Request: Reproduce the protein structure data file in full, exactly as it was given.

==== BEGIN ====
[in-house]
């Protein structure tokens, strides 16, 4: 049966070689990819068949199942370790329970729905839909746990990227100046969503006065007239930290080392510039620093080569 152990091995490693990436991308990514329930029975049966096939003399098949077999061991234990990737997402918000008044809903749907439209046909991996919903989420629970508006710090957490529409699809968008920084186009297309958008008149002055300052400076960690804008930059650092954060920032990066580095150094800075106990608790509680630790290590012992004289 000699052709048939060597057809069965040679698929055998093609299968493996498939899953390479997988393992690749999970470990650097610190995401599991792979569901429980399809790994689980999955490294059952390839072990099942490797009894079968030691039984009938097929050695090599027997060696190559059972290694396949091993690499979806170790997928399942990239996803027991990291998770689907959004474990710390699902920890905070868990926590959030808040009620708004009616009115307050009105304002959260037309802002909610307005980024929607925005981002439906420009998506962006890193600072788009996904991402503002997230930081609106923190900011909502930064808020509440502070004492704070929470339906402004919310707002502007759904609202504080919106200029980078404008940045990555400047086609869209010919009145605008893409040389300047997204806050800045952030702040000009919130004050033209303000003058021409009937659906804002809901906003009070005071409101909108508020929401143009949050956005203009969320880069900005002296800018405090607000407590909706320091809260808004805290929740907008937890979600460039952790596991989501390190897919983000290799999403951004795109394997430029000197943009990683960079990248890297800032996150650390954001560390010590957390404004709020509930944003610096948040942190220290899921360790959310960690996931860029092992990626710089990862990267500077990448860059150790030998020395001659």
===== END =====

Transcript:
[in-house]
């Protein structure tokens, strides 16, 4: 049966070689990819068949199942370790329970729905839909746990990227100046969503006065007239930290080392510039620093080569 152990091995490693990436991308990514329930029975049966096939003399098949077999061991234990990737997402918000008044809903749907439209046909991996919903989420629970508006710090957490529409699809968008920084186009297309958008008149002055300052400076960690804008930059650092954060920032990066580095150094800075106990608790509680630790290590012992004289 000699052709048939060597057809069965040679698929055998093609299968493996498939899953390479997988393992690749999970470990650097610190995401599991792979569901429980399809790994689980999955490294059952390839072990099942490797009894079968030691039984009938097929050695090599027997060696190559059972290694396949091993690499979806170790997928399942990239996803027991990291998770689907959004474990710390699902920890905070868990926590959030808040009620708004009616009115307050009105304002959260037309802002909610307005980024929607925005981002439906420009998506962006890193600072788009996904991402503002997230930081609106923190900011909502930064808020509440502070004492704070929470339906402004919310707002502007759904609202504080919106200029980078404008940045990555400047086609869209010919009145605008893409040389300047997204806050800045952030702040000009919130004050033209303000003058021409009937659906804002809901906003009070005071409101909108508020929401143009949050956005203009969320880069900005002296800018405090607000407590909706320091809260808004805290929740907008937890979600460039952790596991989501390190897919983000290799999403951004795109394997430029000197943009990683960079990248890297800032996150650390954001560390010590957390404004709020509930944003610096948040942190220290899921360790959310960690996931860029092992990626710089990862990267500077990448860059150790030998020395001659």